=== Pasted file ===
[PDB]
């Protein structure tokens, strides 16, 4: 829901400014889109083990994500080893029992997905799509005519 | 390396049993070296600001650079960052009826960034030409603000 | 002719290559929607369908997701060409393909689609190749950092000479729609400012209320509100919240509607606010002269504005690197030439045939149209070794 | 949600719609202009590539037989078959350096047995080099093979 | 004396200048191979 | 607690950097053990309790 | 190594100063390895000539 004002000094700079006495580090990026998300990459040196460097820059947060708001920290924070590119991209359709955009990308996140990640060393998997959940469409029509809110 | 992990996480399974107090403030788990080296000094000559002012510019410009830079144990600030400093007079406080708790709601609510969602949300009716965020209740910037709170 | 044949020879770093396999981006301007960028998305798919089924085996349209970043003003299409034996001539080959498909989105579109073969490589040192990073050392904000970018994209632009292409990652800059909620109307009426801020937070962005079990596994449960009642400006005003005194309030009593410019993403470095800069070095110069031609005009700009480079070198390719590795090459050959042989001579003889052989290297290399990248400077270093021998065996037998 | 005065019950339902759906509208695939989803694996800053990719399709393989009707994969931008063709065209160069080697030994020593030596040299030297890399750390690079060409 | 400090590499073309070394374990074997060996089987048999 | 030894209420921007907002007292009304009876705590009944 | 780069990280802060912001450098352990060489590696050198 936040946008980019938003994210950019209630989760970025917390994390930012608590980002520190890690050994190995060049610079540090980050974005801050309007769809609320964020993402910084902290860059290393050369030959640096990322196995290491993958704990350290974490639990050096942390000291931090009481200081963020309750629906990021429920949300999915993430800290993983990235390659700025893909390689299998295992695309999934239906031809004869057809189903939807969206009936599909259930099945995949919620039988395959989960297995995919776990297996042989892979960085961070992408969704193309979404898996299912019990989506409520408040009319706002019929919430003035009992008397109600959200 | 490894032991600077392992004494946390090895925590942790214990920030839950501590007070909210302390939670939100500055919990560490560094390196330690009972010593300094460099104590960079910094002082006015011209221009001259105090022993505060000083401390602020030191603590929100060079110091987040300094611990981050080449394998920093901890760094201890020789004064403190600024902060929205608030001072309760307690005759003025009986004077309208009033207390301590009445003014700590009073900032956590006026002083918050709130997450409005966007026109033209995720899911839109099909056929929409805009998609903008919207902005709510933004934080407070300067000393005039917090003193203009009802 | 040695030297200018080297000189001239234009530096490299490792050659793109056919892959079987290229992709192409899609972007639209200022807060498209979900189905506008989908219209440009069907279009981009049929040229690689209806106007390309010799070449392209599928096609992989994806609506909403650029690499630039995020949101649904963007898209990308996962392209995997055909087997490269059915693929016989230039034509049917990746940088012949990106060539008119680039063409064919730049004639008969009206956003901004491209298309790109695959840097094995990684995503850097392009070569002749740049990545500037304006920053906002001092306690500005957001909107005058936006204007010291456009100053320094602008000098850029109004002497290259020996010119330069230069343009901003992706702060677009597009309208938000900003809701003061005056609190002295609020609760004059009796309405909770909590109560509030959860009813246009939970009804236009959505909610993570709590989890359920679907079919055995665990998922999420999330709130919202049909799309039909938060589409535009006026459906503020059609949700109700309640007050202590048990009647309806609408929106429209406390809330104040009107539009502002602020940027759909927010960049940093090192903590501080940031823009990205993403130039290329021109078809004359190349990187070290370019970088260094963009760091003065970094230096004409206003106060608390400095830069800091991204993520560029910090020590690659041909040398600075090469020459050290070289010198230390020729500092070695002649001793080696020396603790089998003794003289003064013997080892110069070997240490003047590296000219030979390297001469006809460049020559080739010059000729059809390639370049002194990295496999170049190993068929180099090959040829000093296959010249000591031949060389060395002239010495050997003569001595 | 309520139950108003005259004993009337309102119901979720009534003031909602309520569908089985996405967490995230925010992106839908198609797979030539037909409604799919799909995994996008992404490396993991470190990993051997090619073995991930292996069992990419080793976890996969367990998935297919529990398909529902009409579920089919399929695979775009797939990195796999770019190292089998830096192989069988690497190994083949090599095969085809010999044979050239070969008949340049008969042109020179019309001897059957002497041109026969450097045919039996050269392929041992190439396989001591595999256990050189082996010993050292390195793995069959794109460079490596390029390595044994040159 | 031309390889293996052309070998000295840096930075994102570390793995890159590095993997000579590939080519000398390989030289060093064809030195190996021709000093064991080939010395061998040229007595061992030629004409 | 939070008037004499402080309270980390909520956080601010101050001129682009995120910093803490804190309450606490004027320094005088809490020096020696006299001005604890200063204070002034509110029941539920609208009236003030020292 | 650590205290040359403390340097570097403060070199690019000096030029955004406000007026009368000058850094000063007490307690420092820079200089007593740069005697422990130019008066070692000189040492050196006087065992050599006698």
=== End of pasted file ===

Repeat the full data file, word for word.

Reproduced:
[PDB]
């Protein structure tokens, strides 16, 4: 829901400014889109083990994500080893029992997905799509005519 | 390396049993070296600001650079960052009826960034030409603000 | 002719290559929607369908997701060409393909689609190749950092000479729609400012209320509100919240509607606010002269504005690197030439045939149209070794 | 949600719609202009590539037989078959350096047995080099093979 | 004396200048191979 | 607690950097053990309790 | 190594100063390895000539 004002000094700079006495580090990026998300990459040196460097820059947060708001920290924070590119991209359709955009990308996140990640060393998997959940469409029509809110 | 992990996480399974107090403030788990080296000094000559002012510019410009830079144990600030400093007079406080708790709601609510969602949300009716965020209740910037709170 | 044949020879770093396999981006301007960028998305798919089924085996349209970043003003299409034996001539080959498909989105579109073969490589040192990073050392904000970018994209632009292409990652800059909620109307009426801020937070962005079990596994449960009642400006005003005194309030009593410019993403470095800069070095110069031609005009700009480079070198390719590795090459050959042989001579003889052989290297290399990248400077270093021998065996037998 | 005065019950339902759906509208695939989803694996800053990719399709393989009707994969931008063709065209160069080697030994020593030596040299030297890399750390690079060409 | 400090590499073309070394374990074997060996089987048999 | 030894209420921007907002007292009304009876705590009944 | 780069990280802060912001450098352990060489590696050198 936040946008980019938003994210950019209630989760970025917390994390930012608590980002520190890690050994190995060049610079540090980050974005801050309007769809609320964020993402910084902290860059290393050369030959640096990322196995290491993958704990350290974490639990050096942390000291931090009481200081963020309750629906990021429920949300999915993430800290993983990235390659700025893909390689299998295992695309999934239906031809004869057809189903939807969206009936599909259930099945995949919620039988395959989960297995995919776990297996042989892979960085961070992408969704193309979404898996299912019990989506409520408040009319706002019929919430003035009992008397109600959200 | 490894032991600077392992004494946390090895925590942790214990920030839950501590007070909210302390939670939100500055919990560490560094390196330690009972010593300094460099104590960079910094002082006015011209221009001259105090022993505060000083401390602020030191603590929100060079110091987040300094611990981050080449394998920093901890760094201890020789004064403190600024902060929205608030001072309760307690005759003025009986004077309208009033207390301590009445003014700590009073900032956590006026002083918050709130997450409005966007026109033209995720899911839109099909056929929409805009998609903008919207902005709510933004934080407070300067000393005039917090003193203009009802 | 040695030297200018080297000189001239234009530096490299490792050659793109056919892959079987290229992709192409899609972007639209200022807060498209979900189905506008989908219209440009069907279009981009049929040229690689209806106007390309010799070449392209599928096609992989994806609506909403650029690499630039995020949101649904963007898209990308996962392209995997055909087997490269059915693929016989230039034509049917990746940088012949990106060539008119680039063409064919730049004639008969009206956003901004491209298309790109695959840097094995990684995503850097392009070569002749740049990545500037304006920053906002001092306690500005957001909107005058936006204007010291456009100053320094602008000098850029109004002497290259020996010119330069230069343009901003992706702060677009597009309208938000900003809701003061005056609190002295609020609760004059009796309405909770909590109560509030959860009813246009939970009804236009959505909610993570709590989890359920679907079919055995665990998922999420999330709130919202049909799309039909938060589409535009006026459906503020059609949700109700309640007050202590048990009647309806609408929106429209406390809330104040009107539009502002602020940027759909927010960049940093090192903590501080940031823009990205993403130039290329021109078809004359190349990187070290370019970088260094963009760091003065970094230096004409206003106060608390400095830069800091991204993520560029910090020590690659041909040398600075090469020459050290070289010198230390020729500092070695002649001793080696020396603790089998003794003289003064013997080892110069070997240490003047590296000219030979390297001469006809460049020559080739010059000729059809390639370049002194990295496999170049190993068929180099090959040829000093296959010249000591031949060389060395002239010495050997003569001595 | 309520139950108003005259004993009337309102119901979720009534003031909602309520569908089985996405967490995230925010992106839908198609797979030539037909409604799919799909995994996008992404490396993991470190990993051997090619073995991930292996069992990419080793976890996969367990998935297919529990398909529902009409579920089919399929695979775009797939990195796999770019190292089998830096192989069988690497190994083949090599095969085809010999044979050239070969008949340049008969042109020179019309001897059957002497041109026969450097045919039996050269392929041992190439396989001591595999256990050189082996010993050292390195793995069959794109460079490596390029390595044994040159 | 031309390889293996052309070998000295840096930075994102570390793995890159590095993997000579590939080519000398390989030289060093064809030195190996021709000093064991080939010395061998040229007595061992030629004409 | 939070008037004499402080309270980390909520956080601010101050001129682009995120910093803490804190309450606490004027320094005088809490020096020696006299001005604890200063204070002034509110029941539920609208009236003030020292 | 650590205290040359403390340097570097403060070199690019000096030029955004406000007026009368000058850094000063007490307690420092820079200089007593740069005697422990130019008066070692000189040492050196006087065992050599006698």